You would WannaCry: What is the malware that’s holding the world to ransom?

13 May 2017

Image: Gal Leshem/Shutterstock

The WannaCry virus that has shut down the computer systems of NHS hospitals in the UK is spreading, and has so far taken hold in almost 100 countries worldwide. What is WannaCry?

In the UK, 16 hospitals and 40 NHS organisations are offline, the NHS is being held to ransom and the problem is widespread in what is one of the biggest ransomware attacks in history.

WannaCry, or WanaCrypt0r 2.0, is a devastating malware attack that has so far hit in 45,000 instances and counting.

In the UK, National Cyber Security Centre teams are working around the clock to restore order to the NHS systems and bring them back online.

The ransomware attacked hospital computer systems across the UK yesterday, blocking access to files by encryption unless a ransom was paid.

If demands are not met, the malware threatens that data will be destroyed.

At first, the ransomware demands $300 in bitcoin to unlock the virus, but this rises to $400, $500 and $600 after a few hours.

Almost 100 countries have been hit by the attack and Russia appears to be the worst affected.

“This attack was not specifically targeted at the NHS and is affecting organisations from across a range of sectors,” the NHS said in a statement.

“At this stage, we do not have any evidence that patient data has been accessed.”

Hospitals have been diverting patients requiring emergency treatment away from the hospitals, and the public are being advised to seek medical care only in acute situations.

What you need to know:

Nobody knows for certain how WannaCry is being disseminated

The attack appears to be manifesting itself on vulnerable Windows machines, especially on devices and networks where security software hasn’t been kept up to date. One theory is that WannaCry is spreading in the form of a phishing attack, where users click on a link in an email, compromising any elaborate security measures in place.

According to Krebs on Security, Spain’s national computer emergency response team (CCN-CERT) has suggested that the reason for the rapid spread of WannaCry is that it is leveraging a software vulnerability in Windows computers that Microsoft patched in March.

In the case of the NHS, The Guardian reported that nearly all NHS trusts are using an obsolete version of Windows that Microsoft stopped providing security updates for in 2014. According to software firm Citrix, 90pc of NHS trusts are still using Windows XP.

It has hit almost 100 countries so far

The NHS is the flagship victim of the attack but other large organisations including Telefónica, Portugal Telecom, logistics firm FedEx, Swedish local authorities and Russia’s second biggest mobile phone network, MegaFon, have been affected.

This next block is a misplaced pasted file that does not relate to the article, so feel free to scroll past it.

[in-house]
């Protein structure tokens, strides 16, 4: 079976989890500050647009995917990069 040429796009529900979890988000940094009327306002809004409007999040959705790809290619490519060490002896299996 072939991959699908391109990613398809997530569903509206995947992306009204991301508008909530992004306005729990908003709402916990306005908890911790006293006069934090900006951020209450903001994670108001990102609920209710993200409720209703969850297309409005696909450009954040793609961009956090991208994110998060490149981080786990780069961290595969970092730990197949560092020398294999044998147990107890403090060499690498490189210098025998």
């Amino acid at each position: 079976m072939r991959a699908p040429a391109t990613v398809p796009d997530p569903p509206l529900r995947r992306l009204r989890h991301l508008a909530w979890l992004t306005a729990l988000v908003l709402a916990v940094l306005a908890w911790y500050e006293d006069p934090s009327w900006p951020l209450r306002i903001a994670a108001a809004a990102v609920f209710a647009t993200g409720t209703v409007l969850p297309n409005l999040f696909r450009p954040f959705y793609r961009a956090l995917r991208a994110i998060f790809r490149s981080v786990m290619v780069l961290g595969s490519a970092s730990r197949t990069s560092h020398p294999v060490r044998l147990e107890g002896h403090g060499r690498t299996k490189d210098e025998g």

Russia is understood to have seen more infections than any other single country. The country’s interior ministry claims to have localised the virus but that seems unlikely, as it continues to manifest. China is keeping quiet about the extent of the attack there, but it is believed to have been spotted in universities, according to the BBC.

So far, Russia, Ukraine and Taiwan are leading the world in new infections, according to AVG Avast’s Jakub Kroustek.

It is understood to be a cyber weapon that originated with the NSA

This is a chilling development. The attack is believed to be one of the US National Security Agency’s (NSA) stockpile of secret cyber weapons, which has managed to get loose in the wild. Last year, a group calling itself the Shadow Brokers began posting software tools that came from the NSA’s arsenal of cyber weapons.

If this is the case, then a computer virus – funded by American taxpayers and stolen by adversaries – is now being turned back against the US and countries around the world, impacting hospitals, governments, universities and ordinary people.

This is not the first time something like this has happened. Several years ago, a virus jointly developed by the US and Israel called Stuxnet – designed to take down Iranian nuclear facilities– went rogue and began attacking programmable logic controllers (PLCs) and SCADA systems used to control factories, energy plants, hydro dams, nuclear power facilities and more.

It had been lurking in cyberspace for a fortnight

According to Brian Krebs, the WannaCry virus surfaced roughly two weeks ago. It lurked quietly on the radar of security researchers such as Kaspersky Lab and BleepingComputer for the past fortnight before going nuclear in the last 24 hours.

What can you do about it?

You have very few options. If you have not been a victim, then make sure your antivirus software is up to date and that you are running a version of Windows that is still supported by updates from Microsoft. According to the company, users who have Windows Updates enabled and are running Windows Defender should be protected.

If you have been hit, the prognosis is dire. Scrubbing malware from systems is difficult and to most ordinary users, impossible. Unless the perpetrators hand over the keys themselves, the impact of WannaCry will leave most users and CIOs in tears for a long time to come.

Update, 12.50pm, 13 May 2017: Microsoft has released an out-of-bounds patch for Windows XP, with more details here. A cybersecurity researcher called Darien Huss claims to have slowed down the spread of the virus by identifying a domain name in the malware code and buying the domain, according to The Guardian. However, this may only be a temporary reprieve as hackers will most likely find a way around it. Huss advises all Windows users to ensure their systems are patched and up to date.

John Kennedy is a journalist who served as editor of Silicon Republic for 17 years